So Frankly...

So Frankly...

Wednesday, October 26, 2011

Dracula meets Frankenstein


Almost.  As it turns out, I was hoping our monthly group would get to play both Fury of Dracula and Fearsome Floors this month, but it didn’t work out.  We only managed to get in the former, which is one of my all-time favorites.  Rather than give a full review, I am going to give two mini reviews of these games.

Image by Brian (ColtsFan76)
Fury of Dracula’s storyline has its roots in the original novel.  In this game, Dracula has come back from the grave (again) some years later, seeking once again to establish his vampire brood.  He also has sought revenge against those who brought him down in the novel, turning two of them into his minions (Jonathan Harker and Quincey Morris).  The remaining members of that group have reformed to bring down the Count again: Dr. Van Helsing, Dr. John Seward, Mina Harker and Lord Godalming (aka Arthur Holmwood).  The game sets one player as Dracula, moving in secret throughout Europe as the four other characters hunt  for him, attempting to attack and kill him.  Dracula is more powerful at night than during the day, loses life when travelling by sea, and card play provides information to the hunters as well as arming them against Dracula and his accomplices.  This game is one of the most thematic games I own, and like so many other thematic games, the card play adds much to the theme by interrupting the normal flow of the game.  It is worthy to note that all five characters are in the game regardless of how many players are playing, leaving a good game for anywhere from two to five players.  (This is accomplished by players playing more than one role if necessary.)  It also means that it is a good game for someone to show up late to, or leave early from, with his or her character is picked up by another player.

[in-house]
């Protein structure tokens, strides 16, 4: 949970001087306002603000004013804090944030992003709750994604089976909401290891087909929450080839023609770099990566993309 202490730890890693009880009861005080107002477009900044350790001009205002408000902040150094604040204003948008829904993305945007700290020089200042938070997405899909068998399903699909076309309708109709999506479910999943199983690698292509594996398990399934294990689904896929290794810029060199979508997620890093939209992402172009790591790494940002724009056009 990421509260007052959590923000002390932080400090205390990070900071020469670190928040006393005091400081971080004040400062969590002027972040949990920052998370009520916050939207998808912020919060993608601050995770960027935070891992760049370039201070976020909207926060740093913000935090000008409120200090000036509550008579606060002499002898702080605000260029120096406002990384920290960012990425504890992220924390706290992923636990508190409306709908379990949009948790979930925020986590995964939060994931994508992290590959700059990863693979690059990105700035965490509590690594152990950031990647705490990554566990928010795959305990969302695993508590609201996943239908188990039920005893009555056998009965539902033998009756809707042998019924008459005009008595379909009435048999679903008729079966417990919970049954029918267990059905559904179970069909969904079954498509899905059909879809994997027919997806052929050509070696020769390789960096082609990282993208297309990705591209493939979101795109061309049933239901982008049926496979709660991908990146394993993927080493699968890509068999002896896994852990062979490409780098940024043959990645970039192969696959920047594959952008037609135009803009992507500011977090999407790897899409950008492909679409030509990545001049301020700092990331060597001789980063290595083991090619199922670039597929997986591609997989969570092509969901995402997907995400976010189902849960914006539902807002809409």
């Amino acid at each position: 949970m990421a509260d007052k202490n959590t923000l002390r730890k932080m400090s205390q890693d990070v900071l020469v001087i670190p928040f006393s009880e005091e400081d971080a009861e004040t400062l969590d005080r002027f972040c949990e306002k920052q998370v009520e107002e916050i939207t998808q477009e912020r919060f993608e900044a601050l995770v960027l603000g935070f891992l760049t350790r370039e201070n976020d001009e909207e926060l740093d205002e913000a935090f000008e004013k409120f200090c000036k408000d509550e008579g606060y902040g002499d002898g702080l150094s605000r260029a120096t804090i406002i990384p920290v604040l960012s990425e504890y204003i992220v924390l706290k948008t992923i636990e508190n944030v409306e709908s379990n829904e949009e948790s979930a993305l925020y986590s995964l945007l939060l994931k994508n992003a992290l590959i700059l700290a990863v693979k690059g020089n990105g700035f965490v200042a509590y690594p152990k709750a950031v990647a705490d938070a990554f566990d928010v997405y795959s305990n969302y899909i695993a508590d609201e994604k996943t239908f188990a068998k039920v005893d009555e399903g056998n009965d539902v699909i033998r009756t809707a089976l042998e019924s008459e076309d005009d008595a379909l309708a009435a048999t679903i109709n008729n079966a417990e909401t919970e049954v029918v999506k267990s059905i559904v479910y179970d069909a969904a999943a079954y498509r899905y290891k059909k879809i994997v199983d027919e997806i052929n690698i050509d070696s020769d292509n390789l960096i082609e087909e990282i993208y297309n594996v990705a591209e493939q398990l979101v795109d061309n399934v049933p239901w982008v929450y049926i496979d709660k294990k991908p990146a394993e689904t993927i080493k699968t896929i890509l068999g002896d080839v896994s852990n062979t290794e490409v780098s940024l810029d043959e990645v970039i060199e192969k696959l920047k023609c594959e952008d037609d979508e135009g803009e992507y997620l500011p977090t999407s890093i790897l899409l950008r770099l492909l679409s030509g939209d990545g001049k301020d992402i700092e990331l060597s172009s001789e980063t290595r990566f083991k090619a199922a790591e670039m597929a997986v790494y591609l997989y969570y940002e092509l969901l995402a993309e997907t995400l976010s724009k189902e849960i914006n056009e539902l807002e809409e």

That said, this is NOT a casual game.  In fact, I believe it is more complex than many of my other games.  The hunter roles are somewhat complicated, particularly with the impact of the cards, but they have each other to rely on.  Dracula is on his own, and is doing things in secret, so the potential is there for a completely screwed up game.  As it takes two to three hours to play, this can lead to a very frustrating evening.  This game is published by Fantasy Flight, and is typical of their style: very high Awesomeness Factor, but very complex.

(For those of you have been reading along, I never did paint the figures for this game.  My artistic skills are at the “paint by numbers” level, so I am incredibly nervous about trying to paint them.)

I haven’t played Fearsome Floors at all, but that’s not going to stop me from reviewing it.  I have read the rules, and I slept at a Holiday Inn Express last night.  In this game, the players have been imprisoned by an evil lord while trying to rescue a damsel in distress.  Now, they are poised for a massive breakout, but must avoid the monster that guards the exit.  Players have three or four disks each which represent their characters; the number of disks depends on the number of players.  The movement mechanics are simple, and the monster moves by its own rules.  As such, kids under ten could definitely play this, although they probably won’t play well.  The art is cartoon-ish, and isn’t really scary at all.  This is a good game for all players.  The one warning I have heard repeated  is that it can bog down in analysis paralysis, since the monster's movements can be figured out with enough thought.  The key is to play this as a light race game.  This game claims to take an hour to play, and can handle up to seven players, so it will fit most families and casual groups.

Below will be links to other reviews on this topic, including these games.  Personally, I am pretty selective about horror themed games, as well as movies, so Fearsome Floors is probably one of the very few “family horror games” I would play.  Other perspectives would be good.
The monster can be configured to look like the Frankenstein Monster -- or other horrors! (Image by Jesper Amstrup)

Okay, now that you have made it this far, I am going to add a few things about the Dracula and Frankenstein novels.  Dracula is in my top five novels of all time, and Frankenstein is also well worth reading.  They can be downloaded from Amazon or B&N to an e-reader for free, as they are in the public domain; they can also be downloaded as PDFs from the Gutenberg Project.  Similarly, LibriVox, a public domain audio book source, also has them.  I am currently listening to their dramatized version of Dracula as I drive around town, and it is excellent.  Do yourself a favor and read at least Dracula if not both novels.

 It's Your Move!


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